Could the Pulwama attack have been prevented from happening?
I believe yes. It could have been prevented; it was a massacre waiting to happen. One day or the other, we knew an attack of this scale was a possible scenario. There were attacks on our men before, and the number of such attacks had increased by 176% in the past five years. Where is the lag? We could have woken up before. We could have prevented this and can do so in future.
But posting on social media won’t do the trick. Neither will raising civilian funds or, sorry to say, doing candle marches.
These are good for showcasing India’s stand against the dastardly attacks, but not enough to prevent them. Civilians and celebrities can only do so much by raising funds and shouting slogans. After all, we are not on the enemy lines and we have no clue about the battle-ground reality.
As a common person, in layman terms, I have seen J&K burning since I could comprehend news. I was a kid when the Kargil war happened, but I could sense the gravity. It is history, religion, greed, myopia all rolled into one making it what it is today. It is the inability of the state as well as the Central government to collaborate, moulding the situation layer by layer through the years with dirt. Our highly intelligent and trained men stand no chance if the top-down approach is meek. It is also the lack of initiative by a part of local citizenry aka the stone-pelters.
We know about the situation in J&K and we know about the stone-pelters, militants hiding in the wild and even in cities. What have we done? Where are the laws enforcing strict punishments on these people? Do they even fear the government? Why not? I can’t comment on how, but I know for a fact that the government has the power to make this happen.
The Pulwama suicide bomber’s father claims he didn’t know what his son was involved in it. If the government gave protection to people who report their own family and friends, will it help? It will if laws are enforced not only on the terrorists but also on the immediate family members who fail to report before the militant is discovered.
No, the discrimination and civilian problems will not reduce with strict law-enforcement against militants, but the civilians taking law in their own hands will reduce in numbers. The hate crimes against innocent families may see a downfall.
Explosives can be made from fertilisers and other household chemicals is a common knowledge. We know they can’t be detected most of the time. But what about the cameras, checkpoints, road infrastructure and armour buses for our soldiers?
If you look at the scene in Pulwama, there are no divisions separating the roads from open grounds on the side. Cameras and constant vigilance on the routes taken by our soldiers as well the citizens is a crucial point. I’m sure the intelligent men in our system know this, but why isn’t this done?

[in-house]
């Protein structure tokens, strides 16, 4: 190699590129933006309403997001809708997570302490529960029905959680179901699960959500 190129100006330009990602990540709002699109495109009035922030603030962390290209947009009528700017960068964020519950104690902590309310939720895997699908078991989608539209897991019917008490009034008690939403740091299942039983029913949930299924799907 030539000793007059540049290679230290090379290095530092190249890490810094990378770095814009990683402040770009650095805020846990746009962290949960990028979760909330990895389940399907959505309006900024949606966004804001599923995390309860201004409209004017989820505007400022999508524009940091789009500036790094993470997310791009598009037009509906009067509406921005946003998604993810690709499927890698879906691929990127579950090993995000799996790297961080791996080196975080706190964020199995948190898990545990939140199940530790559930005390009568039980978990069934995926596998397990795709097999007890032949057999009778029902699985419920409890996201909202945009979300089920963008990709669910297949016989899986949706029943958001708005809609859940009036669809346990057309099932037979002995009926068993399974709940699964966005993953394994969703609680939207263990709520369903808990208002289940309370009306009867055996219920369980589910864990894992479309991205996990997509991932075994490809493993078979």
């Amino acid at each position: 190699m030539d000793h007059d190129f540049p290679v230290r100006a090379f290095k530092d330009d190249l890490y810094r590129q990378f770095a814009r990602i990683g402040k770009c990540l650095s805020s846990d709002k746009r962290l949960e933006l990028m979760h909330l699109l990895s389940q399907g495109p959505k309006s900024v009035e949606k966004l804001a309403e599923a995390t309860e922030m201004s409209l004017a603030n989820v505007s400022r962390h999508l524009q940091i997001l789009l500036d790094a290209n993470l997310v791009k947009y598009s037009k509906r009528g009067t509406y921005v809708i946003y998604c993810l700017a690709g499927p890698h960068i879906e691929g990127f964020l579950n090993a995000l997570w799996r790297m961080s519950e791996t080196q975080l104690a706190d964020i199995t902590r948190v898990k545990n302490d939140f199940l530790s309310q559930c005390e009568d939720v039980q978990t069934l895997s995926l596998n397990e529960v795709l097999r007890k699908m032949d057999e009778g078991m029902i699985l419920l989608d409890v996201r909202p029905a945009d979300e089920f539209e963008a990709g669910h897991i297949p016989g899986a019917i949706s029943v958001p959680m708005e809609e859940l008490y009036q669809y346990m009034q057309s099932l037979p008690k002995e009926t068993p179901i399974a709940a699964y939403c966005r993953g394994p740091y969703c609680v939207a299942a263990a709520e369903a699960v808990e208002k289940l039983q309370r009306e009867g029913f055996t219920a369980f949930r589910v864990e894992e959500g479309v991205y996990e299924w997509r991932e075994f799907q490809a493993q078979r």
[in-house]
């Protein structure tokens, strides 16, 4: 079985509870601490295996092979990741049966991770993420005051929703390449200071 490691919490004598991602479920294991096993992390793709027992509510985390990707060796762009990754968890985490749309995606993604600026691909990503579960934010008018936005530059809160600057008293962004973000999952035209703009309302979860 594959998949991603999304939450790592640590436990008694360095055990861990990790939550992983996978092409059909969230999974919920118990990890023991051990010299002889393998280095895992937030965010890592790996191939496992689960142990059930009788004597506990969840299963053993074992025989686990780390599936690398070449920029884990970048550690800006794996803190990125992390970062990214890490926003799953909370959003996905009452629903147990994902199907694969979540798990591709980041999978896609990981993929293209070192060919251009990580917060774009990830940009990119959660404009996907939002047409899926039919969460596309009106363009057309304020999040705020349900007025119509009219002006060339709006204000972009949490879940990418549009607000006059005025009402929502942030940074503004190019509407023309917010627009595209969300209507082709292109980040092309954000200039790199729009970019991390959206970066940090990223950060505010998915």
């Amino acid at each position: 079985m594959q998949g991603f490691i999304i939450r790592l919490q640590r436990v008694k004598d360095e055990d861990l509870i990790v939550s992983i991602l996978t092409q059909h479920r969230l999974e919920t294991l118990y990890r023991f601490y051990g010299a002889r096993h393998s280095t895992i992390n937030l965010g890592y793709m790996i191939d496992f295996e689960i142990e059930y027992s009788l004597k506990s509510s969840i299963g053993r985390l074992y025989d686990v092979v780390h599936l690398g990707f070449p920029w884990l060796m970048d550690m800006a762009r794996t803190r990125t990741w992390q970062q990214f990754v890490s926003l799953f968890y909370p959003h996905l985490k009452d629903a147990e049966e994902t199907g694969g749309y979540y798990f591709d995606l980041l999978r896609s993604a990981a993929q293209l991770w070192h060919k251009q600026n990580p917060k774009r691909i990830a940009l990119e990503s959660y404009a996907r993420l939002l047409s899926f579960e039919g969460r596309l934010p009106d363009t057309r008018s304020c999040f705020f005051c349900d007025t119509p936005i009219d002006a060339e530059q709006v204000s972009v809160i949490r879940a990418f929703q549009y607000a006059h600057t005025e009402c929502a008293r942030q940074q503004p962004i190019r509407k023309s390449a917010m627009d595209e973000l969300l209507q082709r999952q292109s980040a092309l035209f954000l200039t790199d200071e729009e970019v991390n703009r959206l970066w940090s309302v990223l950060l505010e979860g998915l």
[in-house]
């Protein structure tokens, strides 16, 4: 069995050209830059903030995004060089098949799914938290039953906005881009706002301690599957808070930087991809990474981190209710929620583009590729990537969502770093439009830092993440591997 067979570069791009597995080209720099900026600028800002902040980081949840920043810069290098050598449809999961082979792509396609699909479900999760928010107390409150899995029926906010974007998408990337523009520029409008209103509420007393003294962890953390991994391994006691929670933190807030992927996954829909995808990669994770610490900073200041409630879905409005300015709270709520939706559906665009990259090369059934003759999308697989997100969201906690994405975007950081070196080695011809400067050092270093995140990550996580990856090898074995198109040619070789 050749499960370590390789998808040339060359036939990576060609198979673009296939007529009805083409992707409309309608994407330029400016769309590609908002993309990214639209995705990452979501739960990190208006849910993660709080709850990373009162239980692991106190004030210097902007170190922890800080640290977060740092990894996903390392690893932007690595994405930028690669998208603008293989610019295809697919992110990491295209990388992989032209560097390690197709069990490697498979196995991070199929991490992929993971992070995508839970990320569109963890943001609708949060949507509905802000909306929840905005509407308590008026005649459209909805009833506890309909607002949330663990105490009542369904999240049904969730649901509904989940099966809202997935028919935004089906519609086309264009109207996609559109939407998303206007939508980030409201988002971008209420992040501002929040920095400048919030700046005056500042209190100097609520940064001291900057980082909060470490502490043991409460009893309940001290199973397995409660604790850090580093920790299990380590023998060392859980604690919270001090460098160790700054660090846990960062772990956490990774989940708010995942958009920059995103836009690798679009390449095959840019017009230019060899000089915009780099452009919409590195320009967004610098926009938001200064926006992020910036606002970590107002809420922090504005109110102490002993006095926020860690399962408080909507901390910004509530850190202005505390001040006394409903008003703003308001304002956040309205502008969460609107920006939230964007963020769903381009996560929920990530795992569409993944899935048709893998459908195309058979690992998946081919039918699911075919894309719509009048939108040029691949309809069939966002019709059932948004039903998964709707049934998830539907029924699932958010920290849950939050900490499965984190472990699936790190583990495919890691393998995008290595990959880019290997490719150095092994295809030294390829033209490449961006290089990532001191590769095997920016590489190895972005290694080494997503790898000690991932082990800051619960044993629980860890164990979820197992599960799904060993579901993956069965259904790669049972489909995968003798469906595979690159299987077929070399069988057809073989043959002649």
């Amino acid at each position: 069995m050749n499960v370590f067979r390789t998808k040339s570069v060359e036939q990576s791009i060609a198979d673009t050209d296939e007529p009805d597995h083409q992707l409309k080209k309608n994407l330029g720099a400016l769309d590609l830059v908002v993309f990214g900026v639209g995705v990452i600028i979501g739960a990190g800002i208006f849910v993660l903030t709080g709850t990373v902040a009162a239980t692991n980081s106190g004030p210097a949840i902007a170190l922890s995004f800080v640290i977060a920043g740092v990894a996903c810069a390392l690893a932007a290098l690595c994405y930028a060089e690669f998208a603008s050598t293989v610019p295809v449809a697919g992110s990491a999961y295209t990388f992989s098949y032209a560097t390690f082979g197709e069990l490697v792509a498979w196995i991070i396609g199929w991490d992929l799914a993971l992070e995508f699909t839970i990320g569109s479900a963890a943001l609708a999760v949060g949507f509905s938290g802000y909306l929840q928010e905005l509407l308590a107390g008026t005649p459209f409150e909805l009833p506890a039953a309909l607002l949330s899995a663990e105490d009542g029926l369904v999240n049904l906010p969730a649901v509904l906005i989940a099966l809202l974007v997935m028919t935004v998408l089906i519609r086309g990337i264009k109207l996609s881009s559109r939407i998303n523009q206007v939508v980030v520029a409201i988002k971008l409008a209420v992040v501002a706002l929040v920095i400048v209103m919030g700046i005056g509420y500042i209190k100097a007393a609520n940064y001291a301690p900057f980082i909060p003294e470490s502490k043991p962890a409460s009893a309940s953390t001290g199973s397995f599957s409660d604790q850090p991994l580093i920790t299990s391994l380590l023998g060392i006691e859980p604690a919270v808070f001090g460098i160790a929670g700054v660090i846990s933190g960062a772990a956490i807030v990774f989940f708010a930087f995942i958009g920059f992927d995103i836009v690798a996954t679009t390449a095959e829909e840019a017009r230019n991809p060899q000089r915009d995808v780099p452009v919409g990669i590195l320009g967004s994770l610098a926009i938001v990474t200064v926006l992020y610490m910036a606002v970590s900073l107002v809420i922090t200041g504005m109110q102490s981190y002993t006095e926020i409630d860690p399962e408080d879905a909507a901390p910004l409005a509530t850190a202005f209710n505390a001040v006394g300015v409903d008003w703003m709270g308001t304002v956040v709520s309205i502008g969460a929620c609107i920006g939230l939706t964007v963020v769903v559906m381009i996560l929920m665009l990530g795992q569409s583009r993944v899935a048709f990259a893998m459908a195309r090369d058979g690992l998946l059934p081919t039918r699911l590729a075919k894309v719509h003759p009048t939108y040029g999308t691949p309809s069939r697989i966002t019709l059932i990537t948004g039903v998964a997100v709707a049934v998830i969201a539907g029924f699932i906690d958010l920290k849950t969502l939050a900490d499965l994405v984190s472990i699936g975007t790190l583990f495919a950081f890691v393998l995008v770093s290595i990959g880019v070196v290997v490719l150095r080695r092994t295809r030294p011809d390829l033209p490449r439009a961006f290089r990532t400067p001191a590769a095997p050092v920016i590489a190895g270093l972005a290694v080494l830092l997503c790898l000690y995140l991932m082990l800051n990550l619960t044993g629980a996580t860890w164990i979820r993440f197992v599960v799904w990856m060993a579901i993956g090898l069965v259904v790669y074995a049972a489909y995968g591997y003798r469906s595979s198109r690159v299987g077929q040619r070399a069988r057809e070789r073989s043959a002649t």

We have organisations like Isro doing space missions, we have spent on Vande Bharat train, we have metro projects going on for a decade in major cities and all the money to spend on bullet train projects. We have a separate defence budget. Is this too hard?
Taking it easy
The best part about the civilian protests is that our government cannot continue with the easy approach towards Pakistan. I’m NOT calling for a war, nor do I have the mastery to comment on the defence strategy of India, but am I the only one who thinks we have been too easy with our violent neighbour? What was done a day later after the attacks could have been done before.
The whole world knows Jaish-e-Mohammed is hiding in Pakistan with government protection, like Osama had. The latter was crushed by the US but what about the former? The Jaish-e-Mohammed is also linked to the 2001 Parliament attacks. It has been only like 18 years now, right? Maybe after the silver jubilee we will crack them down.
On this note, we haven’t been successful in getting Lashkar-e-Taiba either who not only carried out the 2001 Parliament attack but also the 2008 Mumbai attack, and who are allegedly operating from Pakistan.
A note to the celebrities
Some of the celebrities have been very kind by raising funds and shouldering responsibilities for the families of our martyrs of Pulwama attack.
But what about the other families whose sons, fathers, brothers and husbands embraced martyrdom in not-so-big attacks? What about those who died fighting various other terrorists and militants?
I feel there is huge gap again in how we see things. Partial empathy or social pressure? Whatever it is, if you are taking the responsibility, take it fully. You cannot group these brave families based on the scale of events! Even one casualty is a casualty. A single martyr is no less a martyr.
This is true for civilian crowdfunding activities too.
The coming days are a test for not only India’s leadership, but also the citizens. We need to keep the ‘Josh High’ and the ‘Hosh’ grounded. A collective decision based on a united collaboration is called for. To do what needs to be done will not be easy, but it is necessary. Our soldiers know it the best and we are forever in their debt. India hopes that the government will not disappoint the bravehearts who embraced martyrdom or the courageous men who will do so in a heartbeat. The world is watching us and history is being made.
I wish for a better history to be made.
Originally published in: TOI Blogs, Perspicere